- Blog Post by: Dan Cain
- February 11, 2011 - 1:16 PM
This last weekend's Super Bowl showcased two championship football teams as well as lots of commercials vying for that other championship - getting their business in front of the over 111 million people watching, and the real trophy-- the most post game buzz about their ad .
This year the ads were full of nods to nostalgia, some were sophomoric, and some were downright strange. And, like every other Sunday football afternoon, there were beer ads. This year even the camera on the field was brought to us by Budweiser. And it’s no surprise that the commercials for beer always seem to have women who are beautiful, a guy with a drink who is cool, or even just made cool by circumstance (and alcohol), and an air that everyone involved is living the high life having fun with other sexy, interesting people (and this year dogs!?%!). The message is clear - when you drink, you'll be more attractive, you'll have fun, and you'll probably get the pretty girl. But there is another side to the story Madison Avenue sells on Super Bowl Sunday.
Right now, Illusion Theater relates another side of the story with their production of the award-winning play BILL W. & DR. BOB is the story behind the founding of Alcoholics Anonymous. This play recounts the fortuitous meeting, in Akron, Ohio, of a New York stockbroker and a country doctor whose only commonality was their alcoholism, the havoc it had wreaked on their lives and a desire, albeit fragile, to remain sober. By the time they found each other, they were neither attractive, nor fun-loving, nor cool.
Over the past 75 years, Alcoholics Anonymous, the term they assigned to their efforts, has grown into one of the most recognizable movements in the world. Variations on the theme have spawned Narcotics Anonymous, Cocaine Anonymous, Overeaters Anonymous, Sex Addicts Anonymous and countless other self-help groups. Treatment for addiction has emerged as a viable response, joining the list of other clinical maladies that require continuing self-care. Treatment also offers hope for recovery. Research has pointed to multiple paths to addiction, from biological, to psychological, social, behavioral, and even to spiritual. And strategies have emerged to address them all, with varying degrees of success.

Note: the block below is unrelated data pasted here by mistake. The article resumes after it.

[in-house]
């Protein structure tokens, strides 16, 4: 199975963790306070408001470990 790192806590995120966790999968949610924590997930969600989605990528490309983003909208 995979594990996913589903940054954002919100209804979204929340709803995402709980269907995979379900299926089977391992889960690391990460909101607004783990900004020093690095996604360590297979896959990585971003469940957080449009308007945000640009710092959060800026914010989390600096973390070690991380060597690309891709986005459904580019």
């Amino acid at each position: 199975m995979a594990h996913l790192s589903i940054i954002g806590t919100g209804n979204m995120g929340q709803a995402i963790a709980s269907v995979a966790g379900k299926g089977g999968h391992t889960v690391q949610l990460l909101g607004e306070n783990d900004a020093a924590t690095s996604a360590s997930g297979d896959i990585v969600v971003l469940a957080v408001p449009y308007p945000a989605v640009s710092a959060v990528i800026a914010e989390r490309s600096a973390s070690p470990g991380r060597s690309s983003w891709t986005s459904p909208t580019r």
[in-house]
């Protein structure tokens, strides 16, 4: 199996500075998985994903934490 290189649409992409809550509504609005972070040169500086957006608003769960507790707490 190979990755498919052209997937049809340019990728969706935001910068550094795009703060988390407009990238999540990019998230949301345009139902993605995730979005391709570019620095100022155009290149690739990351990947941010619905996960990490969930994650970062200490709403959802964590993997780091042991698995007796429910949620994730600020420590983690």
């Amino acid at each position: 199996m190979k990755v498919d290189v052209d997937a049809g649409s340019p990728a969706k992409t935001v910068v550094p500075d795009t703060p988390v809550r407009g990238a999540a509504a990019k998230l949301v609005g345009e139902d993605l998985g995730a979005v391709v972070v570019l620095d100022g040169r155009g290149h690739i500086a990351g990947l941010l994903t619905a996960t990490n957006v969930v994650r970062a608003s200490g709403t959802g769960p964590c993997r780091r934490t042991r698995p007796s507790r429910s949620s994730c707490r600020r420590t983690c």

But after more than seven decades of discovery and progress, one thing remains constant: no matter how you get sober, your community is what keeps you sober. In the case of Bill Wilson and Dr. Bob Smith, the community they created for support involved each other, their spouses, and other alcoholics who shared a desire to stop drinking. Before there were 12 Steps, or 12 Traditions, or any other structured interventions, there was simply fellowship, support, and brutal honesty.
This is a play that is about much more than the two men who, through their own shared failures, found success. It is about community, fellowship, and the strength of the human spirit. Seeing this play should be a no-brainer for those in recovery, and those who share their lives.
But there is a lesson in the telling of this inspiring and heartwarming story that will resonate with anyone who has ever felt lonely and lost, or who believed they were alone with their unique set of problems. This is a story of hope.
And you can watch it commercial free.
BILL W. & DR. BOB runs through March 6.
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